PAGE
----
Different players across the NBA have something in common: they once played basketball with the AAU, aka the Amateur Athletic Union, a non-profit organization that provides sporting activities for kids across the country. One film sheds light on the dreams, challenges, wins and losses of youth in the program.
"Little Ballers," is a documentary focuses on the New York-based AAU basketball team New Heights as they fight their way to the national championship. Four boys in particular, Judah, Tyriek, Cole and Kevin, pepper in their opinions on basketball and life in general, noting their personal goals of making it to the NBA.
At 11 years old, these boys evoke the raw emotion of childhood innocence, which is counterbalanced by the adults of the movie -- including their Coach Billy, current and former NBA players like Carmelo Anthony and Walt Frazier, and cultural pundits such as Travis King and Roland Martin -- who stress the idea that dreams also have a layer of reality to them.
In addition to its all-star cast, "Little Ballers" is directed by author Crystal McCrary, who happens to be one of the team moms, and executive produced by recording artist Lupe Fiasco and NBA player Amar'e Stoudemire.
McCrary was just a mom with a camera in her hand when the idea of the documentary blossomed. "I didn't know where the story was going to go," the director told The Huffington Post, adding that she's a "filmmaker, sports fanatic and a lover of children," which were all factors leading to her telling New Heights' story.
Throughout filming, McCrary encountered a slew of emotions, including on-court tantrums, locker room tears and, of course, the unabashed boys who tell it like it is. "Since the boys hadn't had any real disappointments in their 11-year-old lives, they believed they could scale Mount Everest, they believed that they are going to make it to the NBA, despite the fact that the odds are overwhelmingly against them," she said. "And that's inspirational."
However, there are underlying themes within "Little Ballers" that bring up society's ongoing interaction with black boys and men. The film illuminates the issue of street and gang violence, and how the AAU helps kids avoid dangerous situations, allowing them to make safer decisions.
Chicago Bulls player Joakim Noah's initiative, the Noah's Arc Foundation, aims to mentor gang members and encourage them to make better choices for their future. He speaks in the film about the importance of extracurricular activities, which McCrary said was a focal point in the movie. Noah mentioned that there isn't much for the gang members to do other than inflict violence in their community, and McCrary agreed that any sort of activity provided for inner-city youth outside of school is crucial.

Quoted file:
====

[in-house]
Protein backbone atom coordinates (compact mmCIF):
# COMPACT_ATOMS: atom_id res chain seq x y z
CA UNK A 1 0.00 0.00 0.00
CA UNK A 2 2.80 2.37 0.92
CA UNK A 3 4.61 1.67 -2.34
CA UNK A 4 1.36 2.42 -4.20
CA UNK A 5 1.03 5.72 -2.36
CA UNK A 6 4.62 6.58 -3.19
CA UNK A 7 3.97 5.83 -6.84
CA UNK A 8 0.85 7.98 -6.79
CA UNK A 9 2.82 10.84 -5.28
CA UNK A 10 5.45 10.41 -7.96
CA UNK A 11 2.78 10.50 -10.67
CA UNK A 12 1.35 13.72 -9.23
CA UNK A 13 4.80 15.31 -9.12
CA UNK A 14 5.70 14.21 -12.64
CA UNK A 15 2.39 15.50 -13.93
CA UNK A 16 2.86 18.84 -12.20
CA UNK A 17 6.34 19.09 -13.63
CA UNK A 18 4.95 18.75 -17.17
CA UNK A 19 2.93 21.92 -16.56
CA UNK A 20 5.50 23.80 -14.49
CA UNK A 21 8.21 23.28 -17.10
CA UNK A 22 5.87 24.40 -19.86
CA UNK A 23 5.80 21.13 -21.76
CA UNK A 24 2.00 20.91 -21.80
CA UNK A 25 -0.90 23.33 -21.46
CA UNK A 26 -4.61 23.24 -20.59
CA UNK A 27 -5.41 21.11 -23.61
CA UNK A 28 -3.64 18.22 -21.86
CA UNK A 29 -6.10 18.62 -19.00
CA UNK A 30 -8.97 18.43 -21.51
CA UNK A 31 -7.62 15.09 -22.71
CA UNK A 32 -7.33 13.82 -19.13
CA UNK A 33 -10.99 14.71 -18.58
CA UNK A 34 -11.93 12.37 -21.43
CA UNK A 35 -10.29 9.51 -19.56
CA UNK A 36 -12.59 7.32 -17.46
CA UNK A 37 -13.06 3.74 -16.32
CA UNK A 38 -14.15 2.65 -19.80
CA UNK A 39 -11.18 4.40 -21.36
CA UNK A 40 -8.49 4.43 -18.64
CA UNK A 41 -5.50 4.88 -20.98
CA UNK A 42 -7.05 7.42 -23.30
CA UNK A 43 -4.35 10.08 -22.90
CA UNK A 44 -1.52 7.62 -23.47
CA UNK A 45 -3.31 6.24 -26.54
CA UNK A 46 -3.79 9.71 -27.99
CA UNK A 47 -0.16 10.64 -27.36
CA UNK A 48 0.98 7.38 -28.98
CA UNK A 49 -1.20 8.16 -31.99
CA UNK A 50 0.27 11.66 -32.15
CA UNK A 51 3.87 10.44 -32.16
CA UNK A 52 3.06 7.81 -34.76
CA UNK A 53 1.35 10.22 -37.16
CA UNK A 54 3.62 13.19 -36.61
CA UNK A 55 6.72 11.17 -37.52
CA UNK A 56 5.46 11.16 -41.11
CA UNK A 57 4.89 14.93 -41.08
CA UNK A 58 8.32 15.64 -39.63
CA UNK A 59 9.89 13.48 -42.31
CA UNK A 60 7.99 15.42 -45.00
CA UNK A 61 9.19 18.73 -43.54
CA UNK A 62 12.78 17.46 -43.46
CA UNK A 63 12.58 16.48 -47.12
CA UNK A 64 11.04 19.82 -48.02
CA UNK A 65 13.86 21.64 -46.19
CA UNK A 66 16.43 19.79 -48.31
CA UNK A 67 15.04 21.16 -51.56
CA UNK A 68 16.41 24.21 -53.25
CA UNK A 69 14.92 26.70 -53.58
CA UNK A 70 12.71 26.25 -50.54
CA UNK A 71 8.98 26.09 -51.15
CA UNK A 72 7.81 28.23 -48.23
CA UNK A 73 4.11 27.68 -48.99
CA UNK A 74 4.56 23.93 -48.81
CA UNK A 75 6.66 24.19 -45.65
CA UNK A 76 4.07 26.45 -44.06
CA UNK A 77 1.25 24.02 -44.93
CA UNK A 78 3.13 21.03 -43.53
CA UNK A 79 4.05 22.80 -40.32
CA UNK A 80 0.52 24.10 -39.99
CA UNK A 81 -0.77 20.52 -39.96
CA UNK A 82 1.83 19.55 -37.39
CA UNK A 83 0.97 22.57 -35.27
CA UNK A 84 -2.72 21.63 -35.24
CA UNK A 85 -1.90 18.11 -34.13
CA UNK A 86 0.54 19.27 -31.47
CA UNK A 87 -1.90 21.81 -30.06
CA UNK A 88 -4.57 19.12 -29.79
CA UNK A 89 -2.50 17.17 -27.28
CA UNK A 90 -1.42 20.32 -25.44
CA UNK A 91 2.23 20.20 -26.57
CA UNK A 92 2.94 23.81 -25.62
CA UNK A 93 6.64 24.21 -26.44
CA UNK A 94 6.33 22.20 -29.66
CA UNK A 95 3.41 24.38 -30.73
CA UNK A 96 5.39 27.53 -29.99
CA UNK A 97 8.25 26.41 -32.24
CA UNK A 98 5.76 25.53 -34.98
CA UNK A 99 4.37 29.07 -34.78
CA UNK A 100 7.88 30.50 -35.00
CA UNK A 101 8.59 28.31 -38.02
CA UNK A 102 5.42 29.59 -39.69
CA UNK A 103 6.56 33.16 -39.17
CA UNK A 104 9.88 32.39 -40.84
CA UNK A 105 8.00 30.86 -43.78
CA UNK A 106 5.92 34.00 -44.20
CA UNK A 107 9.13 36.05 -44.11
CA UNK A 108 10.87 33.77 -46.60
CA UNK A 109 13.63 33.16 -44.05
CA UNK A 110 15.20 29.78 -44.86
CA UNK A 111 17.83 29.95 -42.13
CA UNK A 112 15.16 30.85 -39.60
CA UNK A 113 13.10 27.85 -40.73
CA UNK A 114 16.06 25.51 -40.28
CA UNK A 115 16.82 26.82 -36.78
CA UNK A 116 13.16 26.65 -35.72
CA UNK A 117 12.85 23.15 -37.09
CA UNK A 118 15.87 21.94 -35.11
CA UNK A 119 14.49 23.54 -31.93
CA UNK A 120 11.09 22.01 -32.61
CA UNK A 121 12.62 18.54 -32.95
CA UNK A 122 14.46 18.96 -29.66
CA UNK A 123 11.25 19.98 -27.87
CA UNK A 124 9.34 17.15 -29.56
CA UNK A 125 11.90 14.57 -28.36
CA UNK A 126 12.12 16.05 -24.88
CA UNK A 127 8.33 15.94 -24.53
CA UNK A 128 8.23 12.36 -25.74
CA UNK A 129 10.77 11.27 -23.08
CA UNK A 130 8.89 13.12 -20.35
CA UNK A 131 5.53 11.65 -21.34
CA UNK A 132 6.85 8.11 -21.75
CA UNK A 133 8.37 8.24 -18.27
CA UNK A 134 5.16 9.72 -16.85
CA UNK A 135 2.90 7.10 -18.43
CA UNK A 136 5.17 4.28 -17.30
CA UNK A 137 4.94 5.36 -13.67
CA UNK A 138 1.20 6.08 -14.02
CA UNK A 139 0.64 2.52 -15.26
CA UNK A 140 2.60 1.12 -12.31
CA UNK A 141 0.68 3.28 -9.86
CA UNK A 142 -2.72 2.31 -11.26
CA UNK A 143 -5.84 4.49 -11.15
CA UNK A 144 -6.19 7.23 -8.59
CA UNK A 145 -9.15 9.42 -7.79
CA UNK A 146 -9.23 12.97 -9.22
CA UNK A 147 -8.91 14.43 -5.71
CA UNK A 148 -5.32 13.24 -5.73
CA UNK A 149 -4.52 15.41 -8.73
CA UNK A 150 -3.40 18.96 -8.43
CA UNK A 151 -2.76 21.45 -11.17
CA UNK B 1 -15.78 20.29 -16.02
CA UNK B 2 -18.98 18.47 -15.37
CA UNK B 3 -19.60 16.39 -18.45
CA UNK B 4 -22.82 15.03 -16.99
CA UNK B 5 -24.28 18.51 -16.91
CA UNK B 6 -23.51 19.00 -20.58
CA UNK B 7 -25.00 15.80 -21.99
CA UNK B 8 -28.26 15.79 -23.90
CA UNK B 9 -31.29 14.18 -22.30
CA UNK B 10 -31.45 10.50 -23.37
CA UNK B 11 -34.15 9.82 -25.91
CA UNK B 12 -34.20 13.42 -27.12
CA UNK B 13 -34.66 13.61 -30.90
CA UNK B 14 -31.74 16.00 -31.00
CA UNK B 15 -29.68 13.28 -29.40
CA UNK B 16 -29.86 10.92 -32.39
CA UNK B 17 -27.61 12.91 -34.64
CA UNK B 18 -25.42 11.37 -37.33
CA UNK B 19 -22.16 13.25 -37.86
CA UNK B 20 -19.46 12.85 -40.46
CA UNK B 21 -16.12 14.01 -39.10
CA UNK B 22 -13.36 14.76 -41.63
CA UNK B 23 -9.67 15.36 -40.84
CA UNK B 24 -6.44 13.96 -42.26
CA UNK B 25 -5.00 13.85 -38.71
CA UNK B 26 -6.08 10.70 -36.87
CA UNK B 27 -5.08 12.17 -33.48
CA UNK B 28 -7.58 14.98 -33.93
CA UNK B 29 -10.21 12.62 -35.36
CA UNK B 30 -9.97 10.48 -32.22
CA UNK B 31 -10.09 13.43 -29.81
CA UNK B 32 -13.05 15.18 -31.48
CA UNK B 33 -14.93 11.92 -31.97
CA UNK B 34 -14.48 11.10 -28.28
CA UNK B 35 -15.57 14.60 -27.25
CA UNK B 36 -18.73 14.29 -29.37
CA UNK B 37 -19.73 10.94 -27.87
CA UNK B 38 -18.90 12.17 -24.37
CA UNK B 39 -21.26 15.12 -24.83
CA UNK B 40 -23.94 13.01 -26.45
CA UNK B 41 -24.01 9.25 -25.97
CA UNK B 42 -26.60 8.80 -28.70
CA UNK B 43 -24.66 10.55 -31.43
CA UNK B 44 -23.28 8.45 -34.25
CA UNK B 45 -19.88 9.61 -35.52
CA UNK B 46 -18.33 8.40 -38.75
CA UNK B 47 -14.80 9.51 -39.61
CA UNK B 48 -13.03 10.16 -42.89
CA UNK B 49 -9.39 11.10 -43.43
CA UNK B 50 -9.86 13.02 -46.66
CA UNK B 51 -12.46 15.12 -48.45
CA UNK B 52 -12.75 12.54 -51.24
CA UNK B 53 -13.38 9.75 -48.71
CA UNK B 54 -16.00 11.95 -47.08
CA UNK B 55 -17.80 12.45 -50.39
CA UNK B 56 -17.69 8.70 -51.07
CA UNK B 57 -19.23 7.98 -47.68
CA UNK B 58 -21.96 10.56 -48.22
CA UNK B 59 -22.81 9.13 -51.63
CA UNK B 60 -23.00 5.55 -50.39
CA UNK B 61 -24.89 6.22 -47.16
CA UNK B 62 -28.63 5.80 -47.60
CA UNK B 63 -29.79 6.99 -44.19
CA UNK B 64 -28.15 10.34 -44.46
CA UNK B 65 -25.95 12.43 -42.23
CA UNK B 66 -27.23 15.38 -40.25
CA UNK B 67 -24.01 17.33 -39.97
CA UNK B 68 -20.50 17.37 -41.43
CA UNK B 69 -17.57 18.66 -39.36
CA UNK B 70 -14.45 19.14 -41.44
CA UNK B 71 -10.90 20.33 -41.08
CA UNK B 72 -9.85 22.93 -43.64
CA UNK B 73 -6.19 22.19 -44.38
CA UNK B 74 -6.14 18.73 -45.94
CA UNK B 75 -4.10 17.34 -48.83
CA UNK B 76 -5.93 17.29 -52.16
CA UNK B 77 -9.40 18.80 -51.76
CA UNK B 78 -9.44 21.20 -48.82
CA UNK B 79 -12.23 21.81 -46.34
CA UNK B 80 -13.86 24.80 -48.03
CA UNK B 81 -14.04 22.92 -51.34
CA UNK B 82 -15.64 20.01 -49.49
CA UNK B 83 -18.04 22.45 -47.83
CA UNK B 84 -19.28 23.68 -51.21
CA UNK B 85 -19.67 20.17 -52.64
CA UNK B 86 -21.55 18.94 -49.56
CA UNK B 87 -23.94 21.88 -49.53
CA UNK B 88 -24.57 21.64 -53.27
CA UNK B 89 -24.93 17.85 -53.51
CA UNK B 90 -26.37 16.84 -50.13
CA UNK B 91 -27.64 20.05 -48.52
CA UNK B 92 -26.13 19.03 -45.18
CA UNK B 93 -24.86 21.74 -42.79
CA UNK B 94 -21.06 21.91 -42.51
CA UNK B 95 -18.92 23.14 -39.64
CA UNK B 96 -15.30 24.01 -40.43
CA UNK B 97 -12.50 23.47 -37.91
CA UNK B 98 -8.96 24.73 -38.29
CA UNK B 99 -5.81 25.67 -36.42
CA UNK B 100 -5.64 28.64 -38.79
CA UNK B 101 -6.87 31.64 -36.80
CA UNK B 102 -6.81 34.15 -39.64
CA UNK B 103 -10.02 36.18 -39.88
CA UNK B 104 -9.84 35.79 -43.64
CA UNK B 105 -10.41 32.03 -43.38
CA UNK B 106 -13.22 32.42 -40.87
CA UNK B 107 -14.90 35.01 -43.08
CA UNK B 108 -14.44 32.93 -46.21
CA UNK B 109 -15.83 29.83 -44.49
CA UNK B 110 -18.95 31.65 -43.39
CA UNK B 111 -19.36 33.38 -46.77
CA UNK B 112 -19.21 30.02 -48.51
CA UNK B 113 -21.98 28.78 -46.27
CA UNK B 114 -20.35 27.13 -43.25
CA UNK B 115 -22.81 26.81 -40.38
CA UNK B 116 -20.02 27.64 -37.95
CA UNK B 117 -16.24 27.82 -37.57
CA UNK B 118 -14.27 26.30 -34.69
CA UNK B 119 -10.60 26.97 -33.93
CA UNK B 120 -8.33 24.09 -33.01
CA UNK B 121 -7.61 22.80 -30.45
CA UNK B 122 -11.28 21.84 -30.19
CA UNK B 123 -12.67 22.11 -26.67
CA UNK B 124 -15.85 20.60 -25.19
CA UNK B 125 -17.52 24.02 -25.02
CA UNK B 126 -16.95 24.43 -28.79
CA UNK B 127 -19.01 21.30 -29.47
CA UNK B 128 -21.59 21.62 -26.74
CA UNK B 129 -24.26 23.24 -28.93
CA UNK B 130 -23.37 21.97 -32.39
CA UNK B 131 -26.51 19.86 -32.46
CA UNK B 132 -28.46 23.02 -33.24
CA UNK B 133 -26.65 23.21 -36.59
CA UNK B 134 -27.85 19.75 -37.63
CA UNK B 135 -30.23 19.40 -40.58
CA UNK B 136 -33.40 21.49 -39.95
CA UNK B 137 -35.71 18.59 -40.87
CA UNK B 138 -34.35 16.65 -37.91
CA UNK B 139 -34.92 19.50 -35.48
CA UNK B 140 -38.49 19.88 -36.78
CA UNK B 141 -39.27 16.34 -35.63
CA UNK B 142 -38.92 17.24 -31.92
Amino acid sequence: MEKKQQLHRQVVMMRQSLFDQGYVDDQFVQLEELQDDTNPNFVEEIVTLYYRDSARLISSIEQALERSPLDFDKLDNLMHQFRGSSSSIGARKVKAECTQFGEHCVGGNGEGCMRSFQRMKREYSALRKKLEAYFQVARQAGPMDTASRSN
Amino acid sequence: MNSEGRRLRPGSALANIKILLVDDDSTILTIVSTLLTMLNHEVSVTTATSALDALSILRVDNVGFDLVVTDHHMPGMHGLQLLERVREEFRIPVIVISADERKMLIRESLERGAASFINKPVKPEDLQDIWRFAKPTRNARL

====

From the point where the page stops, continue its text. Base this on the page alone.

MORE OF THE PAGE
"I'm not one of those people that says basketball replaces education, nor am I trying to sell a pipe dream," McCrary noted, saying that while basketball is a popular attraction, there are other avenues of expression when it comes to extracurriculars. "So, that could be a chess club, debate team," she said, adding, "It's just important to show that there are so many attributes that kids can acquire by being on an organized team." This includes life skills, healthy lifestyle choices, discipline and structure, all of which can promote a better future when instilled in kids at, say, age 11.
Further, McCrary touches on another overarching tone: the stereotypical notion that black people, especially men and boys, are monolithic characters in America -- especially in the social and political climate following the killings of Michael Brown, Trayvon Martin and several others.
New Heights wasn't just a "black team," as its members had different backgrounds, but the film mostly focuses on black players and coaches, which has more meaning than just race. "It’s about these four boys that come from diverse family and economic situations," McCrary said.
One of the kids, Tyriek, lives with his single mother in the gang-ridden Brownsville neighborhood of Brooklyn. McCrary talked about him throughout the conversation. "Typically, when society sees a kid like Tyriek walking down the street in his community, he’s immediately written off as some sort of statistic or some sort of other -- so the kid is not destined to achieve," she said.
However, there's always more to the story. "Just because you are being brought up in poverty, that doesn't make you a criminal," McCrary added. "It also doesn't mean you're not brought up in an environment that’s filled with love, just as much as that kid that lives in the suburbs with two parents and a white picket fence, who also is brought up with love."
More importantly, McCrary felt like the boys' different upbringings prove that in the face of diversity, there can be common ground. "So, we as people of color in this country come from all different backgrounds and all different family situations, so we're not monolithic," McCray said, but the team's commitment to each other combats stereotype.
"I also found inspiration in the bond that they developed as brothers," she noted. "For these young men, race, class and culture really meant nothing, but what did mean something was the brotherhood they developed playing together as teammates and getting to know each other off the court."
Date Posted: Friday, January 22nd, 2016 , Total Page Views: 1503
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